A Spelling Investigation in Action

One of the ways I approach spelling with my students is to use spelling investigations.

A spelling investigation requires a student or group of students to inquire into a spelling pattern, sound, or observation about how words are spelled, and then to find and sort examples of this and create generalisations about spelling based on the evidence found.

I usually decide on an investigation focus based on:

  • errors and misunderstandings I see in student writing
  • appropriate next steps on a scope and sequence, or
  • a question or wondering that arises from within the class.

Below I have outlined just one spelling investigation done with my class. I hope it can provide a sense of how these lessons might work for you and your students.


I introduce a sound that has multiple spelling patterns. I read some or all of a text and students listen for that sound in words. I purposely do not show the text so they can listen, rather than look for it. A familiar text is helpful so the story is already known and focusing on word sounds is easier.

When we find a word with the featured sound, we write it down, noting the letters that spelling the sound we are looking for.

Today we listened for the /shn/ sound (because a lot of my students have been interested in stop motion lately and I have seen every variation of attempted spelling possible for stop moshune/stop mishin/stop moton, to name a few). I read them a few pages of the book ‘Melu’ by Kyle Mewburn and they said “shn” whenever they heard the sound in a word. We found two instances and an almost-example, which helped to refine the task.

We started our collection of words with the target sound by listening for the sound in this book.


Students read aloud in pairs and notice when they hear the sound. Using pairs allows for one student to read while the other listens for the sound.  They write down the word if no one else in the class has written this word down yet. They add it to the growing pile of words found with the featured sound.

Tip: Have a couple of books prepared for students who are reading simpler books as they are have fewer words and those students are less likely to have success finding the words to add to the group’s collection.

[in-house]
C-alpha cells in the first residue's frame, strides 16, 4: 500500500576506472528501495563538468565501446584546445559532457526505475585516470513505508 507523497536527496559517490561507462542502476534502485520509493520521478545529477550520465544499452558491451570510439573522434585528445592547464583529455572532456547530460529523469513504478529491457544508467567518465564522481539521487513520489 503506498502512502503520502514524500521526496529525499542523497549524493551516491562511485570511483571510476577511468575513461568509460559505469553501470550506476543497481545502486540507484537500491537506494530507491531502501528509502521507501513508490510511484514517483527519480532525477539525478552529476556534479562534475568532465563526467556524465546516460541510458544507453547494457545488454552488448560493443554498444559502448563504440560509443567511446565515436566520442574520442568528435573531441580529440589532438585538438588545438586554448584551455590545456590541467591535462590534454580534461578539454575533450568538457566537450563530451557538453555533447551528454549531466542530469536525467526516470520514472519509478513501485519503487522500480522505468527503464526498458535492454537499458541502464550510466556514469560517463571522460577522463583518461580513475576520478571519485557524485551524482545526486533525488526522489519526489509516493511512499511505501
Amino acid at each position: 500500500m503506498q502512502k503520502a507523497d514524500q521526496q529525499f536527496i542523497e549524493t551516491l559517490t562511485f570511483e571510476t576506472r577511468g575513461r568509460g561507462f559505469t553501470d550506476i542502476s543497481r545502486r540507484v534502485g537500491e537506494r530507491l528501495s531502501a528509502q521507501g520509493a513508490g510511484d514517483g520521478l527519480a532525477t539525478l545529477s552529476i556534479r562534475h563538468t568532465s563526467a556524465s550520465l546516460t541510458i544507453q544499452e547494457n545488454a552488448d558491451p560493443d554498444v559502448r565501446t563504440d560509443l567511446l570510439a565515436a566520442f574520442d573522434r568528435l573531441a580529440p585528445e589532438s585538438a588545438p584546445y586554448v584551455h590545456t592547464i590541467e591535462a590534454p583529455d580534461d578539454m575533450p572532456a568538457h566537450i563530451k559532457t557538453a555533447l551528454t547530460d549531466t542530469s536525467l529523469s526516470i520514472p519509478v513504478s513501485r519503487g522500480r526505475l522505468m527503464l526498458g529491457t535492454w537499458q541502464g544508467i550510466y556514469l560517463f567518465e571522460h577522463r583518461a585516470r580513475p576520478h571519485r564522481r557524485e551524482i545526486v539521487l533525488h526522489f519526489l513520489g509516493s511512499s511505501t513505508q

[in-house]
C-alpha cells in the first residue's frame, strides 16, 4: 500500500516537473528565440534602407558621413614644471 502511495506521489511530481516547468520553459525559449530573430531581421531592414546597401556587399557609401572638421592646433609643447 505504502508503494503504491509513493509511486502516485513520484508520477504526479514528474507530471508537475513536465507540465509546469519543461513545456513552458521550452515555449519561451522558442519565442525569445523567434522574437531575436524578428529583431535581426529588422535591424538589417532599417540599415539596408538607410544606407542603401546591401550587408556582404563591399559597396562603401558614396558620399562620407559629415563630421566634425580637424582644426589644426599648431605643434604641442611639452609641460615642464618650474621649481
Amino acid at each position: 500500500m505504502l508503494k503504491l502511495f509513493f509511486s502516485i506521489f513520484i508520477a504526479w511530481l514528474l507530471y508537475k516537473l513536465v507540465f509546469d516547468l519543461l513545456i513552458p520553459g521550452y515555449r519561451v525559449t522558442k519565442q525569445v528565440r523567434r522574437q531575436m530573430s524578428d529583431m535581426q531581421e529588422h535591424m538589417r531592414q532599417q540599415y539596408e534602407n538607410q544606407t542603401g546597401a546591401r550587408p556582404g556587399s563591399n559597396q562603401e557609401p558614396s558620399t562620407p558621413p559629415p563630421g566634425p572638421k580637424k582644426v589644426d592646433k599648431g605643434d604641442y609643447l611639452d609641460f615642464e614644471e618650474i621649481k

One student reads while another writes the word they heard with our target sound.


With the whole group, we discuss and list all the different spellings we found, and then sort the words into columns. This is also a good time to add words students have realised fit into our spelling pattern lists but did not read.

We sorted all the words we found into spelling pattern groups.

We make a generalisation about the spelling rule.

Today it was “The shn sound can be written like sion, ssion, cean, tion, tian.”

We will add to this list over time and refer to it as a prompt for making spelling choices throughout the year.

We made a generalisation based on the evidence we found.

4 thoughts on “A Spelling Investigation in Action

  1. Hi,
    This looks like a great lesson. How often would you do an investigation and then what would you do for other lessons to support your investigation?


    • Hi Sonia,
      Thanks for reading. At the beginning of the year (or when introducing investigation) I would do these with the whole class regularly, probably weekly. Once students get the idea of how it works I do them less regularly with the whole class (about fortnightly) and do them with smaller groups based on need more regularly – as part of reading or writing or spelling lessons.

      As in the post, usually the investigations come from something that has come up with the class so we might listen for the sound in a book we are reading, or a misunderstanding or wondering might come up in a discussion and I use that as a launch point for the investigation. So often the investigation is connected to what we are doing in other areas or lessons. Does that answer your question? Happy to discuss more if needed.



  2. Regarding phoneme/phonics frequencies.

    Here is a truespel phonetics video of how the 40 US English sounds are spelled (phonics) in typical text organized by phoneme frequency and phonics frequency http://bit.ly/2AKWZyo . Data are for the top 5k words of English with a count of 15.4 million words, or about 90% of words on a page.


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